Where a worker believes he has received an under-payment of his wages, he has 3 months from the date of the underpayment, or the last in a series of underpayments to make a claim to the Employment Tribunal. This rule applies in claims for underpayments of holiday pay and no doubt will apply in Lock type cases. The normal rules under s.23 ERA apply. The statute provides that a Tribunal loses jurisdiction to consider a complaint that there has been a deduction from wages unless it is brought within 3 months of the deduction or the last in a series of deductions brought under ss23(2) and (3) ERA unless it was not reasonably practicable for the complaint to be presented within that 3 month period. 

The UK Government enacted the Deduction from Wages (Limitation) Regulations 2014 on 8 January 2015, which amend s.23 of the ERA to impose a cap of two years on some claims for back pay. Under the new s.23(4)A, a tribunal cannot consider deductions where the alleged underpayment falls more than two years before the date of presentation of the claim.

In practical terms what this means is that where an employee makes a claim for a shortfall in his holiday pay, the deduction falls on the date which he was paid the short pay. Hence, that is the date on which the clock starts ticking. If the claim is received by the Tribunal more than 3 months after the date of deduction, then the Tribunal does not have jurisdiction to hear the claim. In a series of deductions, it is the final deduction in the series that starts the clock. If there is a period greater than 3 months within this chain, in other words if it is more than 3 months since the employee has taken holiday, then that breaks the chain and the claim can go no further back in time than the point of the break. If the chain is unbroken, the claim cannot be traced back further than 2 years.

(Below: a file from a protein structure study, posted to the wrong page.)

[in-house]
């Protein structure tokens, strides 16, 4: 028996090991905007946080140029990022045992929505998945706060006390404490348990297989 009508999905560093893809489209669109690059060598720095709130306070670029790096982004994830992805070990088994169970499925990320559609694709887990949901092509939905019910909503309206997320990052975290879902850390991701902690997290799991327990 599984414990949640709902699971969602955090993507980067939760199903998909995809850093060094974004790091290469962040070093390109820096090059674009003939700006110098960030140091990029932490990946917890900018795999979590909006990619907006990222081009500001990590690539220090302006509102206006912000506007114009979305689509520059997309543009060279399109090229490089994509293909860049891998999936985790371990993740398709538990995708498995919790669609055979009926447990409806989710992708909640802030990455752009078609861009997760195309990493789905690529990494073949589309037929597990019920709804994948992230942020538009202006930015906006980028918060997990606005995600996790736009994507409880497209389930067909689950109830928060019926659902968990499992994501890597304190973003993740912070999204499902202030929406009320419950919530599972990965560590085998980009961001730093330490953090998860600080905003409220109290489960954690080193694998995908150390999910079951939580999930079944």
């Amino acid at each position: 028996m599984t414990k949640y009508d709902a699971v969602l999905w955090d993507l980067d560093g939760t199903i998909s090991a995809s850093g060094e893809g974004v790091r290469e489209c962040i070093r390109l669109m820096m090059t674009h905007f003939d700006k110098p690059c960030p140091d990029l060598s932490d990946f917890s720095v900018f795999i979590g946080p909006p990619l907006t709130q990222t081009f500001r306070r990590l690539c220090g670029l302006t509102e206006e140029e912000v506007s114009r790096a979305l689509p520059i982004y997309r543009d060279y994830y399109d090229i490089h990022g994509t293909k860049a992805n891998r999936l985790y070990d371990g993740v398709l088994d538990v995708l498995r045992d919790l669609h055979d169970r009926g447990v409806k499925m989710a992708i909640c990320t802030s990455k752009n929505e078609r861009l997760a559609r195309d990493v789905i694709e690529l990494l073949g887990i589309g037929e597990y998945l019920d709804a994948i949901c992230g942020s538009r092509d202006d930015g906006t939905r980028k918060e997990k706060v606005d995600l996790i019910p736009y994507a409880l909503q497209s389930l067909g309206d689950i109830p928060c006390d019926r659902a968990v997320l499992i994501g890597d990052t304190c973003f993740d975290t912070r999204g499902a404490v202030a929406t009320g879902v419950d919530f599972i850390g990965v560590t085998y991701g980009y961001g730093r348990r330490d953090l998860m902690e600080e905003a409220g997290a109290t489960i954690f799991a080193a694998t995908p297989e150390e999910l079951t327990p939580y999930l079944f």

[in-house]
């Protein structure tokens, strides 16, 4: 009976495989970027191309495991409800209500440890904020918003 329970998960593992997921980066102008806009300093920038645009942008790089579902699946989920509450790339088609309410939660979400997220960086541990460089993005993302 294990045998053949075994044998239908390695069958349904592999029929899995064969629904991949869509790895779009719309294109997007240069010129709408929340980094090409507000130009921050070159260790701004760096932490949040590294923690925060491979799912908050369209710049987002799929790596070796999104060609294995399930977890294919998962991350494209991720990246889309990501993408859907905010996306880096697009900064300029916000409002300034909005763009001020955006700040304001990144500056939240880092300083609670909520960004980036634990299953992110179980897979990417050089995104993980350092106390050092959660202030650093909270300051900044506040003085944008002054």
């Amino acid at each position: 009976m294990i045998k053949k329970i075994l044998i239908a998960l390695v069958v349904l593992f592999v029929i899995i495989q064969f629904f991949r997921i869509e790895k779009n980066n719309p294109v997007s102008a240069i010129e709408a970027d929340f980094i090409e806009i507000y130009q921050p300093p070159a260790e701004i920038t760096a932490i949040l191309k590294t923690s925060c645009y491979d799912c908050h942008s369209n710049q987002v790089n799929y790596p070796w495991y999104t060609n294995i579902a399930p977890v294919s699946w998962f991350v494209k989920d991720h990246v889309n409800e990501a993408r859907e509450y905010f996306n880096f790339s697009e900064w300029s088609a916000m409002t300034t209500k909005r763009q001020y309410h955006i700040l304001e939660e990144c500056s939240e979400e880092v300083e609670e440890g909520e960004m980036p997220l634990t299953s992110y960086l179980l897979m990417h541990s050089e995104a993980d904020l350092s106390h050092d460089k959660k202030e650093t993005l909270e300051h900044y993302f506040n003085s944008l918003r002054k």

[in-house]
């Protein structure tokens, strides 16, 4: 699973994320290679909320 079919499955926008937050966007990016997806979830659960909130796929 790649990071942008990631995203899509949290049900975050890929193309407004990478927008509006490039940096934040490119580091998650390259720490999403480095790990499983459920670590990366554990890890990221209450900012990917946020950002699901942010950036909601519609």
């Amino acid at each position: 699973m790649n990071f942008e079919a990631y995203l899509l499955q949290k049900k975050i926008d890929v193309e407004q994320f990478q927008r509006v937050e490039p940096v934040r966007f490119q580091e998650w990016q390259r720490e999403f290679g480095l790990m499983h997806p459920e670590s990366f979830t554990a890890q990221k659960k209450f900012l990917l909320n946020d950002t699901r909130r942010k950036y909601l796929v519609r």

David Robinson-Young 
Dere Street Barristers 
Friday, 14 October 2016

David practises almost exclusively in employment and discrimination matters in which he acts for Claimants and Respondents.  He has advised both large and small employers as well as trade unions providing legal representation. He also provides initial advice and regularly appears in Employment Tribunals nationwide including Scotland and the Employment Appeals Tribunal.

He has provided representation for individual employees in internal disciplinary proceedings. He is practical and approachable, known for his people skills and ability to relate to clients. He has been certified by the Bar Council to accept instructions under the Direct Access to the Bar scheme and will happily offer advice in this respect if the circumstances of the case allow.